Merchant Hall will draw big-name touring artists looking for a more intimate setting than other campus venues offer. From ballet to bluegrass to Broadway, Kellogg plans on bringing many different kinds of performers to the center. Because Prince William County is also home to numerous families—nearly 30 percent of its residents were under the age of 18 according to the 2006 Census estimates—there will be plenty of family programs, says Kellogg.
“The Freedom Center is such a huge success, so we already have the proof that this partnership works,” explains Kellogg. “I think this will become a model for universities across the country.”
But more than the county residents will benefit from the Hylton Center. Several local arts groups—including the Prince William Symphony and Manassas Ballet Theatre—will be able to call the venue home.
“Right now, many of the local arts groups perform in middle schools or churches,” Kellogg says. “The ballet company actually performs on a cement floor in a school gym.” Kellogg also hopes to grow a regional opera company, explaining, “The design is based on an opera house, after all.”
Mason students will also reap the rewards of a first-rate performing arts center by using it as an impressive classroom.
“In addition to benefiting the residents of Prince William County and the region, the Hylton Center will have a major impact on the academic life of the College of Visual and Performing Arts,” says Bill Reeder, CVPA dean. “Our music, dance, theater, film, and arts-management students will have superb, state-of-the art facilities in which to train, work, and perform.”
The extra space will also help grow the arts programs. “Over time, we plan to have a number of classes at the Hylton Center, as well as concerts by Mason student ensembles, the GMU Dance Company, and performances by the GMU Players and Theater of the First Amendment,” Reeder says.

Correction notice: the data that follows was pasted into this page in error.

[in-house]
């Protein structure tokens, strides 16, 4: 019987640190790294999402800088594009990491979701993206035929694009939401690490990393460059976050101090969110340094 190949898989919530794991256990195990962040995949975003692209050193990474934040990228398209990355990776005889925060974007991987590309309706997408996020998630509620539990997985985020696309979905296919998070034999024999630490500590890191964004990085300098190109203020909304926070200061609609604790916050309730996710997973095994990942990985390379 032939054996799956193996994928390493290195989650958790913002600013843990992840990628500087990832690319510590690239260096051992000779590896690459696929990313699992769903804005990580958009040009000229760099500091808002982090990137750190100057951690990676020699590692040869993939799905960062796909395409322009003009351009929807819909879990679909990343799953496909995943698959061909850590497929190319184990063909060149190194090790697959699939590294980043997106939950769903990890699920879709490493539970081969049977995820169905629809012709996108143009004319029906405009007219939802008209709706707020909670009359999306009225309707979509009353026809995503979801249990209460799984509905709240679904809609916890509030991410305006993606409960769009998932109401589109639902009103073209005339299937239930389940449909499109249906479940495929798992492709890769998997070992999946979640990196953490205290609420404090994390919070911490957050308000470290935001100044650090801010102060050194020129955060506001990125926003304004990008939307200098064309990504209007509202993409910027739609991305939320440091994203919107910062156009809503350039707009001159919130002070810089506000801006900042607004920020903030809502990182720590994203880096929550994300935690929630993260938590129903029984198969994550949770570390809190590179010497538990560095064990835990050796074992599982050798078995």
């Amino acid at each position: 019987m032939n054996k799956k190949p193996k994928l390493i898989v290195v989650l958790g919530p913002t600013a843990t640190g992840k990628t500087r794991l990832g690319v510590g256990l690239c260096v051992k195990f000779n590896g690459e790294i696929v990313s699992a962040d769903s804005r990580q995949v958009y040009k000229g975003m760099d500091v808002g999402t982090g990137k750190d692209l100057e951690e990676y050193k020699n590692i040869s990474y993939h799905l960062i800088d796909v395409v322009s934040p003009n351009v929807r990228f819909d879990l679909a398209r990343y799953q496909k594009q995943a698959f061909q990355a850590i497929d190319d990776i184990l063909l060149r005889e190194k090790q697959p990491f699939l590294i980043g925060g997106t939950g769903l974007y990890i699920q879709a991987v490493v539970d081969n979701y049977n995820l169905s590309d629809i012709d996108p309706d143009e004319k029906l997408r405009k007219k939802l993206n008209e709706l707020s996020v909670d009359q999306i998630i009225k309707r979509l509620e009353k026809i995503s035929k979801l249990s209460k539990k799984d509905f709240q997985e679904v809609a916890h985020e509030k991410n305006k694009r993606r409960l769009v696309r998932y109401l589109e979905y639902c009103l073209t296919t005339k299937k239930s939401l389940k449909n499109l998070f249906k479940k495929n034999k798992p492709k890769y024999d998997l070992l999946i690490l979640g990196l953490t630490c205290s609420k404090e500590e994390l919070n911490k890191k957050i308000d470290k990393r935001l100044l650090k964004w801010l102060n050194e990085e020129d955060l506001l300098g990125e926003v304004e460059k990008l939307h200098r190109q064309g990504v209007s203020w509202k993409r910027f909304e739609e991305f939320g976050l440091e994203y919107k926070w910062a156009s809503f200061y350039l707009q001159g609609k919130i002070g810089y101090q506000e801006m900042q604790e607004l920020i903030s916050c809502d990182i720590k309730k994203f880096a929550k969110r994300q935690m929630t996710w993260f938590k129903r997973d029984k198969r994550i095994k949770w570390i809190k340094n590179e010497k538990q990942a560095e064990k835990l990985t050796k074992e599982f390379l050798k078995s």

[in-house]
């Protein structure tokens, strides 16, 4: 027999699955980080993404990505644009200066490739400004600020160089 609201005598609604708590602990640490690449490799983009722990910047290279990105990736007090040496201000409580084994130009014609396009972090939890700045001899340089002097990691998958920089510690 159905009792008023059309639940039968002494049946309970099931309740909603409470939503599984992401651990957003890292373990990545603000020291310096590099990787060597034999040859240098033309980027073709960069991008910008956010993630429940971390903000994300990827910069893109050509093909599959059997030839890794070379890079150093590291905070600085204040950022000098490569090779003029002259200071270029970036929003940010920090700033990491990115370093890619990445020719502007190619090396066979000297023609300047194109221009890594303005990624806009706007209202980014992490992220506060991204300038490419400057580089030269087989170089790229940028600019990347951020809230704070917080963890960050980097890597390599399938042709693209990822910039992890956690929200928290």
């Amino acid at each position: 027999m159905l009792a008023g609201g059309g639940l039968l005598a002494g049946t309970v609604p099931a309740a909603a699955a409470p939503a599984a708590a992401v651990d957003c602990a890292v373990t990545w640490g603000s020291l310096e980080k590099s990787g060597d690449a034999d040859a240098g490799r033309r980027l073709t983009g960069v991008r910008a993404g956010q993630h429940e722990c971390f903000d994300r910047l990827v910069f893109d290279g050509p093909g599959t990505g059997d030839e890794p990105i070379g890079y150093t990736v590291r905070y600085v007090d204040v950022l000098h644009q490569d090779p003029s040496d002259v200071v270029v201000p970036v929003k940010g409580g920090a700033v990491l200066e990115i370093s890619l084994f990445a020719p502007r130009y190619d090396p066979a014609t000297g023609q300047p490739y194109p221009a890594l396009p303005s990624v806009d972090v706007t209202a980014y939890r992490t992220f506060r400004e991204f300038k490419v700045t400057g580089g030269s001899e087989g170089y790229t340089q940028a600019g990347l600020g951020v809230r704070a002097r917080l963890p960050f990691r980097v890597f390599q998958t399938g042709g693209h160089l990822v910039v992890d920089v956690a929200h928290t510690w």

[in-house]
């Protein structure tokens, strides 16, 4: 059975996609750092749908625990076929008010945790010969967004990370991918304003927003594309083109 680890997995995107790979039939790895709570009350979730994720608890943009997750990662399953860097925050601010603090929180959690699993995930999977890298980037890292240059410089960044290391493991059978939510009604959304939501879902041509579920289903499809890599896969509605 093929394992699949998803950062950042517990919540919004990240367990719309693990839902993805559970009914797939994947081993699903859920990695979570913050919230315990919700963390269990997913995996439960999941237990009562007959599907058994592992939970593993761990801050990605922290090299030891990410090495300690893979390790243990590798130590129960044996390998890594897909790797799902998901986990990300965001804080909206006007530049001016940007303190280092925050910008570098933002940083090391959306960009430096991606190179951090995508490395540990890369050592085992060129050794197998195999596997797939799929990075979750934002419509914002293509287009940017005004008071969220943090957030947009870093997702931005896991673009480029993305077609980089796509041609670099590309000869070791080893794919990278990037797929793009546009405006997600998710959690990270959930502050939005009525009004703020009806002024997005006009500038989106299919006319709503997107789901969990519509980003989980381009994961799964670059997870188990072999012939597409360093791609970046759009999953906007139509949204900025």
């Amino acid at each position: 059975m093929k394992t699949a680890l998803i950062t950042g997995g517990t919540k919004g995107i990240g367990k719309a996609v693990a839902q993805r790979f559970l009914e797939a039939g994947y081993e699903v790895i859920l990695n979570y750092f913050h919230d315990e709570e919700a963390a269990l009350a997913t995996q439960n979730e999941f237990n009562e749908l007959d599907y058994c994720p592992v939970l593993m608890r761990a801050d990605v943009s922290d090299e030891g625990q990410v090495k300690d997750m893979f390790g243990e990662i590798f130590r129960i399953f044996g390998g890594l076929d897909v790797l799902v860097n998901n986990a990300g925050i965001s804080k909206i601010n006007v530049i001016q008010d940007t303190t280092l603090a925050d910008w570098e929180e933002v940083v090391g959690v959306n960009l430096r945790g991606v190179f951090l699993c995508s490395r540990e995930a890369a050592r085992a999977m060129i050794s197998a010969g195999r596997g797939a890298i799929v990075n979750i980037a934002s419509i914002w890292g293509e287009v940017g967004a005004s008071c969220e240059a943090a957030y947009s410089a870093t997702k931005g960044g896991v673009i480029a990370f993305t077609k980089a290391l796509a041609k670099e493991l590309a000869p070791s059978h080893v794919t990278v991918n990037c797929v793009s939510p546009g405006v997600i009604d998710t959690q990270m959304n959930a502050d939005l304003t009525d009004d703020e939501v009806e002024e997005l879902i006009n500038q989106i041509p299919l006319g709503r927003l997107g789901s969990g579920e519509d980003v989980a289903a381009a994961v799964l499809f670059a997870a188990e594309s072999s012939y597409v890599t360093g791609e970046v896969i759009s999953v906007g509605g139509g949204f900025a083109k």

Even Mason-sponsored groups such as the Potomac Arts Academy, a CVPA program that offers classes to community members, are getting in on the action.
“Having the Hylton performing venue will allow us to expand all our programs into the Prince William community,” says Libby Curtis, manager of the Potomac Arts Academy. “The ability to better serve the area with high-quality arts programs is very exciting and challenging. The possibilities are endless!”
Interested in participating in the Hylton Challenge? The Take a Seat Campaign allows donors to be recognized with a plaque on a seat in Merchant Hall for a gift of $2,500 payable over five years. For more information or to make a gift of any size, contact Brian Marcus at 703-993-8607 or visit www.hyltonperformingartscenter.com.
Several big gifts from private donors have already been pledged, but more money is needed to establish a permanent endowment for the center. The income earned off the endowment will allow for affordable rental costs and ticket prices, ensuring it truly remains a community performing arts center. The campaign committee hopes to reach its $15 million goal by the time the facility opens in 2010.
To date, about $10 million has been raised for the endowment and operating costs. The Cecil and Irene Hylton Foundation made a generous $5 million grant to the project—half of which is a challenge grant, meaning the Hylton Foundation will match every gift raised for the center, dollar for dollar, up to $2.5 million.
Carol Merchant Kirby, a Manassas native, and Peter Kirby committed $1 million to the center, and the main performance space will be named Merchant Hall in recognition of that gift. Another longtime resident of the city, John O. Gregory, gave $750,000 to name the Gregory Family Theater in memory of his wife, Angela, and son, Scott.
The Didlake Foundation, with a gift made possible from the estates of Mr. and Mrs. Roger J. Costello, will partner with the Hylton Center as well. Local companies that have made lead gifts include Lockheed Martin; Buchanan Partners; the American Type Culture Collection; Dominion; Temporary Solutions Inc.; Micron; Vulcan Materials; Vanderpool, Frostick & Nishanian; NOVEC; V2 Systems; IDI Group Companies; Thompson & Associates; BB&T; Scott & Stringfellow; and Sammis and Associates.